Looking beyond the divorce from labour
Chris Furbert levelled a threat in a recent address without any hint of frailty in saying that labour could bring down the Progressive Labour Party government. He went on to say that there are five members on the back bench they could count on for support. But there are likely more than that when you consider those who would straddle the fence to see which way the momentum builds.
If we presume that 20 per cent of labour decided not to vote for the PLP in the next election, what political dynamic would that present? If we took the last General Election as an indicator, it might have meant either a very close victory for the PLP or a loss by a similarly close margin. That's assuming the One Bermuda Alliance’s core support behaved as it did in 2020 and stayed away from the polls.
However, If they turned out as they did in 2012 and 2017, the 0BA could squeak to a victory — albeit a narrow one at best. Yet that would be a huge gamble with no assured success.
However, if several members of the PLP were to join a third entity, and if the OBA folded its tent recognising that it inevitably would be left with a diminished support base because the disaffected PLP support would never support them, the prospects would be better. It would be a far more viable proposition for them to be a part of something completely new and organic. Under such a scenario, a new entity could form a new government convincingly at the polls or even before. A three-way race confuses the picture and no matter who wins, the result is a weak victor.
Naturally, even a third entity is not automatically a given because a new organisation would have to have credible representatives. Bermuda is in short supply of political material; invariably it would need to be a remix of familiar faces and some new.
What would be more important for any emerging political organisation would be to have a “new” inspiring vision and format that is inclusive. It is something new that the Bermuda population, which has been suffocating through years of social evolution from the lack of modernity and harmony, could embrace.
In the past, it has been an impossible dream to consider anything except one of the two main parties having success at the polls. At the same time, It has been on the lips of many and the hearts of many more that Bermuda needs a change. The question was always how, and sociologists would argue that it takes major dissatisfaction or a calamity of sorts to trigger change.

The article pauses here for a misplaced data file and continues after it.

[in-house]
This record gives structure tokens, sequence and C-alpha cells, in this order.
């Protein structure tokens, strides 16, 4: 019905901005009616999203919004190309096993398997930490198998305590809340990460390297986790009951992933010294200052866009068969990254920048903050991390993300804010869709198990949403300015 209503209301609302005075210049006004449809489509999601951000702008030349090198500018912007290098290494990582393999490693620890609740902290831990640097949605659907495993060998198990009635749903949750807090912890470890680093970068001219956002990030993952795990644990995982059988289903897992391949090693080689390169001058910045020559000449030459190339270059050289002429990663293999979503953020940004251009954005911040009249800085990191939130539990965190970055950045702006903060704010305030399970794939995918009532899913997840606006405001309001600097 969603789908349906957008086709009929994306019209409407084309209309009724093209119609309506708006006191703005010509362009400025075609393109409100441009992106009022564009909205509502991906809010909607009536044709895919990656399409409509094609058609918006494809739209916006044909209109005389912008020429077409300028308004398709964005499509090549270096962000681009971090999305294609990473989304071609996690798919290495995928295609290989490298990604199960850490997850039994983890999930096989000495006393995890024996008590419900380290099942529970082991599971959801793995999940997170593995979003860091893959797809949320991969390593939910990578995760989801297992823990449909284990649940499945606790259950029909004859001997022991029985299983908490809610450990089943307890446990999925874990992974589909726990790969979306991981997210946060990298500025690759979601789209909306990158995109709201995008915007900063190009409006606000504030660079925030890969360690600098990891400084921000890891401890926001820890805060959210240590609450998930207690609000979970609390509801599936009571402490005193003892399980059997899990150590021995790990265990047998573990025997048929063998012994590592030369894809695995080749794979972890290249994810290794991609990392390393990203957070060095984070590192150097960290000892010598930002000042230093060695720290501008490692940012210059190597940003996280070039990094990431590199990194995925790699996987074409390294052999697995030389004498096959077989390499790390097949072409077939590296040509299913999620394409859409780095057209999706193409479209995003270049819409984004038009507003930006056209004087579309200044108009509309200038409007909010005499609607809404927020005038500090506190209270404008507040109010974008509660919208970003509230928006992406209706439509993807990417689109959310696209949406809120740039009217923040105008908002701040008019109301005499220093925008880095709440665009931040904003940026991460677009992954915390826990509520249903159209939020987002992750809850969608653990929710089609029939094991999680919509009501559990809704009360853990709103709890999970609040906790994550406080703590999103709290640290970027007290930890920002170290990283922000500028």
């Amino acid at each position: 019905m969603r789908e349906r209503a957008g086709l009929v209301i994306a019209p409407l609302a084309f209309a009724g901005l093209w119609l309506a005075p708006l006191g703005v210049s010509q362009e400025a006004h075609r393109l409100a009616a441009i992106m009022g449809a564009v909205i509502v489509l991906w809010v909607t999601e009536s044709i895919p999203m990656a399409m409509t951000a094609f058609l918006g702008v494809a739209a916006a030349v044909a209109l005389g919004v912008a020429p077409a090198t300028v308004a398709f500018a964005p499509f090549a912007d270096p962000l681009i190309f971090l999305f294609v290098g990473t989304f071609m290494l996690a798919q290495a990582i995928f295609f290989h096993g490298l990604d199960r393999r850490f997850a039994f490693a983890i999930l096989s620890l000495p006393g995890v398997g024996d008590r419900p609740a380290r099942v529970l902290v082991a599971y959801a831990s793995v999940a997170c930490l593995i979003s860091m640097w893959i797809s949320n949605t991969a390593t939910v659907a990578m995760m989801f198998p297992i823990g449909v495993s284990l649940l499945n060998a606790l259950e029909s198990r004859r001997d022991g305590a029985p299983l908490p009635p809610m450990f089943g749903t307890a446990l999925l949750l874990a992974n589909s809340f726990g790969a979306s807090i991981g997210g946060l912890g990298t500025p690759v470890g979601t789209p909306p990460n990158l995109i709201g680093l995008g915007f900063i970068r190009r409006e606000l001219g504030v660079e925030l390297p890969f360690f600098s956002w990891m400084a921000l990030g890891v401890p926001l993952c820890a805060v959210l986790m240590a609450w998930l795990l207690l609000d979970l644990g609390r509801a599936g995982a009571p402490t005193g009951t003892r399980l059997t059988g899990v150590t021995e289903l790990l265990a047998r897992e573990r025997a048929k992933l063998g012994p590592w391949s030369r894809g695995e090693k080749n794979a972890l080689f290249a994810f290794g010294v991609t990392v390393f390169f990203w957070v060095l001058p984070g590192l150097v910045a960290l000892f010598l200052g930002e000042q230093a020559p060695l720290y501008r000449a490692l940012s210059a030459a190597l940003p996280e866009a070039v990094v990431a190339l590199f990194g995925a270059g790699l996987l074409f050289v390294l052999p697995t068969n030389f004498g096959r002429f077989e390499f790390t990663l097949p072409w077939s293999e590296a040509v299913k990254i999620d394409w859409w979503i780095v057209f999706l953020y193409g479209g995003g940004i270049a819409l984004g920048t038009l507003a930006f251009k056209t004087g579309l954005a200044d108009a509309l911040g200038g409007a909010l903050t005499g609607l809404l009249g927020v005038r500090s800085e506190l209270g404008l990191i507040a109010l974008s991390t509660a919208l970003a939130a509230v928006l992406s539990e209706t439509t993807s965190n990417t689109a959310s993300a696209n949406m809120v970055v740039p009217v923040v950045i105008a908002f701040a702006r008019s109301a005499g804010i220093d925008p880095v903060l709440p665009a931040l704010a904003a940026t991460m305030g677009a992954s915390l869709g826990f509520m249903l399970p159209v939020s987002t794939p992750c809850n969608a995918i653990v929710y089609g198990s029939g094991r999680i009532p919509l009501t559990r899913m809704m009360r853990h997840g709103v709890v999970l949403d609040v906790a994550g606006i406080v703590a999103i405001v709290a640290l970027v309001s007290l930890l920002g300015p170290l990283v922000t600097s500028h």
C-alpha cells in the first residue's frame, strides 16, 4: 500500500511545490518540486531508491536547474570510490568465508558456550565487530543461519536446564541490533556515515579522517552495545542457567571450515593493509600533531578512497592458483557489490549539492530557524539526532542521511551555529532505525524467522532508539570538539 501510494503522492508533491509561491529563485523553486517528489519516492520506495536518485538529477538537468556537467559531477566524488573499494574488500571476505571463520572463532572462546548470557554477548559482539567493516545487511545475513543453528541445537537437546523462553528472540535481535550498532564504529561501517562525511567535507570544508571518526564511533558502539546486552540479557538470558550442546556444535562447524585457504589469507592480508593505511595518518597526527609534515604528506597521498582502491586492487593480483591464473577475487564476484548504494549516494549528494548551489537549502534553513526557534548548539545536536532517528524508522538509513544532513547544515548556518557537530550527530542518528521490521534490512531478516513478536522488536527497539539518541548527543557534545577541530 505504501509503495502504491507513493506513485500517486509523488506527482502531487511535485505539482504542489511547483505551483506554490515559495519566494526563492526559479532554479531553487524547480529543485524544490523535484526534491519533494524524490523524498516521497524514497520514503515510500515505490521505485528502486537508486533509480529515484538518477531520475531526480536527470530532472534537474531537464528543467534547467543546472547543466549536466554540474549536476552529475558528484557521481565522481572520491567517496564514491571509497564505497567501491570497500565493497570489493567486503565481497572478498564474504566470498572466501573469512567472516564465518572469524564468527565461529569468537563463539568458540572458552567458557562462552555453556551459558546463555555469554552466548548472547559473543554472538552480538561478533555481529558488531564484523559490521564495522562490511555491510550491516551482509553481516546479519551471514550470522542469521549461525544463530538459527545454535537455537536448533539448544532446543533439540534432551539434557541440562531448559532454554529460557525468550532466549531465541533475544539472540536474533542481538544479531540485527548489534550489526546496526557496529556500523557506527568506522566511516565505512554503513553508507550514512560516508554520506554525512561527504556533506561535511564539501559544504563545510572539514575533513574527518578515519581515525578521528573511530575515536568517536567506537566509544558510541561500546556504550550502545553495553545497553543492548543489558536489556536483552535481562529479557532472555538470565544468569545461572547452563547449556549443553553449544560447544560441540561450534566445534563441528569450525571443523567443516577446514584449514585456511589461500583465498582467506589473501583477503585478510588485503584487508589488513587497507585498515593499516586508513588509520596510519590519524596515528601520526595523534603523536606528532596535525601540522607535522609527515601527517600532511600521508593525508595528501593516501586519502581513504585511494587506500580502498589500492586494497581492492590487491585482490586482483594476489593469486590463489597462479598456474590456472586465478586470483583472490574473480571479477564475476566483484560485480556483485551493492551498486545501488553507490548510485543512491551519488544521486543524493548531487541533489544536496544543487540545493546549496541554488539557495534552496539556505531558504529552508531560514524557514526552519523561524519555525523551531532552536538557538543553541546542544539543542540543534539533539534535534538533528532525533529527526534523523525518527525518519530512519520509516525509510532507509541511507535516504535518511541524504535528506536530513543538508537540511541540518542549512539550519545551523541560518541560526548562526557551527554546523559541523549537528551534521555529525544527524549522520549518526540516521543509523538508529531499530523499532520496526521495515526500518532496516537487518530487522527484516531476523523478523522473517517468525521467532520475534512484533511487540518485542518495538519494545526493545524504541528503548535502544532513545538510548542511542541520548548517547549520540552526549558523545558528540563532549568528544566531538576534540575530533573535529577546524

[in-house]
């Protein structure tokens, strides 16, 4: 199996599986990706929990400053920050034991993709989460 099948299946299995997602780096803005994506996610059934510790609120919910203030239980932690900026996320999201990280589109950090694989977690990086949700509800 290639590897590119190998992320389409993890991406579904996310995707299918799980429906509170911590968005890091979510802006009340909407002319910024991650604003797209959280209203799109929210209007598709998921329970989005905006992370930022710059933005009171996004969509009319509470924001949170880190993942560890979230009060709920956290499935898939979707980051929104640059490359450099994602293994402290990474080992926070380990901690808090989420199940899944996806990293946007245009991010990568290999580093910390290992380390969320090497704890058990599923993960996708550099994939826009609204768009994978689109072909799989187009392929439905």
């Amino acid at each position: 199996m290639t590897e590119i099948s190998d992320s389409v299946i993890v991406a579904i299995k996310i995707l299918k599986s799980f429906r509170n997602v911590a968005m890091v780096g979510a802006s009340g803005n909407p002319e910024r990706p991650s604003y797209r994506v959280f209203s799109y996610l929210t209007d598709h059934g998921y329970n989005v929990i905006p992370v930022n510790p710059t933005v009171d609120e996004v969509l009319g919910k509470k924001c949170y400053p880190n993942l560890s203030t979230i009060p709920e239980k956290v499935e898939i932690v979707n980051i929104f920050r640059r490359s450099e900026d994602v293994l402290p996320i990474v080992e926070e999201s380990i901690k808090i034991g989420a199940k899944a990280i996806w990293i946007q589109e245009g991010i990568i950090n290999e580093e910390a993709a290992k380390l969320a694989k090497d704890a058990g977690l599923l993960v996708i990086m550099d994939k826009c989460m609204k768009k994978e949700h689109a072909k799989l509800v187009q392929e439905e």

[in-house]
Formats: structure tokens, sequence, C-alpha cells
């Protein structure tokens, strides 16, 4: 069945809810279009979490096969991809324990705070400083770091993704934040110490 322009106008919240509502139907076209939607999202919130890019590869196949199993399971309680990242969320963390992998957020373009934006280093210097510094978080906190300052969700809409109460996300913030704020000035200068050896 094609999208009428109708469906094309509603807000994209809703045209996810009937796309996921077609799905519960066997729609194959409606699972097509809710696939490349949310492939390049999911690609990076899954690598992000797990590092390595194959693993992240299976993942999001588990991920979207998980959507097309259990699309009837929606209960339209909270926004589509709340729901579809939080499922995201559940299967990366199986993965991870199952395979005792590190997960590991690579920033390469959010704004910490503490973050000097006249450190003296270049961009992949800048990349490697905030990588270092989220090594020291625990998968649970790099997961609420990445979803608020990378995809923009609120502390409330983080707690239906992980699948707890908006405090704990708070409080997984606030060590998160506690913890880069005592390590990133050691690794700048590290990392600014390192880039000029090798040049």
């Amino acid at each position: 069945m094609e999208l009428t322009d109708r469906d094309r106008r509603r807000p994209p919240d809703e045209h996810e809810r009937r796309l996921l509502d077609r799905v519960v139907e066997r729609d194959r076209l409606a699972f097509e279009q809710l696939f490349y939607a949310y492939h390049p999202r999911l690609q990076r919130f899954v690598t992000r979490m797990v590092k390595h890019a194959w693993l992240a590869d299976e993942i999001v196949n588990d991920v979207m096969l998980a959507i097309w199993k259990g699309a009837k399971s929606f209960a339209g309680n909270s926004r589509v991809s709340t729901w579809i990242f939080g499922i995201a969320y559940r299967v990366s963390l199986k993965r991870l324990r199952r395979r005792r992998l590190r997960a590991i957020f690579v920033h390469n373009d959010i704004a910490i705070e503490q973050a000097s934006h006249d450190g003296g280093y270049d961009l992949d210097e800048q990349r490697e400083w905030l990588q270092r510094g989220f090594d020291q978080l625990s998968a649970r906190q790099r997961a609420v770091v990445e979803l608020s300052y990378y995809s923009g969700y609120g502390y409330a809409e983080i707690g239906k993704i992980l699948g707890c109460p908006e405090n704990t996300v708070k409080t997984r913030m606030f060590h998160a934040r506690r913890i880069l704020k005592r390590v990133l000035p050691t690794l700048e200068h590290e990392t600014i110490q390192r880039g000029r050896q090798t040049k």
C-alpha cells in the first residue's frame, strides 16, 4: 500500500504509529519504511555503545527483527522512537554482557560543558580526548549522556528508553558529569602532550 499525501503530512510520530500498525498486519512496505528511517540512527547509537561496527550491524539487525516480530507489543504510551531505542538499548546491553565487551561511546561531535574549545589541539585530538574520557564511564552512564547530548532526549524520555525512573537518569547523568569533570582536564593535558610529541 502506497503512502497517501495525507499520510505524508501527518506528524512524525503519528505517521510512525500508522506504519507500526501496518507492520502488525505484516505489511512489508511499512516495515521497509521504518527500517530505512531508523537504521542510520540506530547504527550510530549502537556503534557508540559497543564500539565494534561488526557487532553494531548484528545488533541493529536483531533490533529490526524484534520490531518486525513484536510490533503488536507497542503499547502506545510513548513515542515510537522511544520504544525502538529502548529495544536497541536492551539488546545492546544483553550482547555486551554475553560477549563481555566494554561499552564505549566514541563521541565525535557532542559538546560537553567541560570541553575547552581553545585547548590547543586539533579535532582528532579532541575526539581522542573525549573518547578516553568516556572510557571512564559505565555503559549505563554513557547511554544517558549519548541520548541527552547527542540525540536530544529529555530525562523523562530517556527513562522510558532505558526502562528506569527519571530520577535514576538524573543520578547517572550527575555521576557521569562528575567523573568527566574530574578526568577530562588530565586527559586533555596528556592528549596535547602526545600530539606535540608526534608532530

In the Bermuda context, there is nothing more seismic as a political shift than a Bermuda Industrial Union break with the PLP. We know the BIU will never form a political organisation of its own to contest a General Election; the issue would be where it would unanimously toss its support.
This type of political quagmire isn't new; similar episodes have occurred around the world — it is a norm in Israel. The core ingredient towards success with this type of political crisis is that of finding a neutral source of trust. A trusted source can stitch together fragmented pieces to build cohesion between persons who would not ordinarily communicate with each other.
At the moment, with the BIU distanced from the PLP, we will have 20 per cent of the electorate marooned and looking for an acceptable companion. We have another 20 per cent to 30 per cent tired of everything they see but wanting something credible. Those two sentiments combined are a collective majority and a political goldmine for the savvy to harvest.
Only arrogance, party posturing and pride can prevent what could occur as a new beginning. It's important to emphasise that a new beginning does not eliminate the true vision behind the PLP or the OBA. In fact, a new beginning can be the fulfilment of those higher aspirations and visions of both.
Tactical considerations: it would take 13, preferably 15, PLP Members of Parliament to join with the “OBA Six” to form a new government instantly. It has happened before in 1965 when the United Bermuda Party formed out of existing Members of Colonial Parliament then later contested the General Election of 1968.
Similarly, but not as dramatic, was the change of PLP leadership after Dame Jennifer Smith won her second election but could not form a government under her rule. With our existing constitution, Parliament is supreme and whoever holds the majority will form the government.
Will any of the above happen? Possibly not, but the potential exists, and only time and the level of determinism will tell.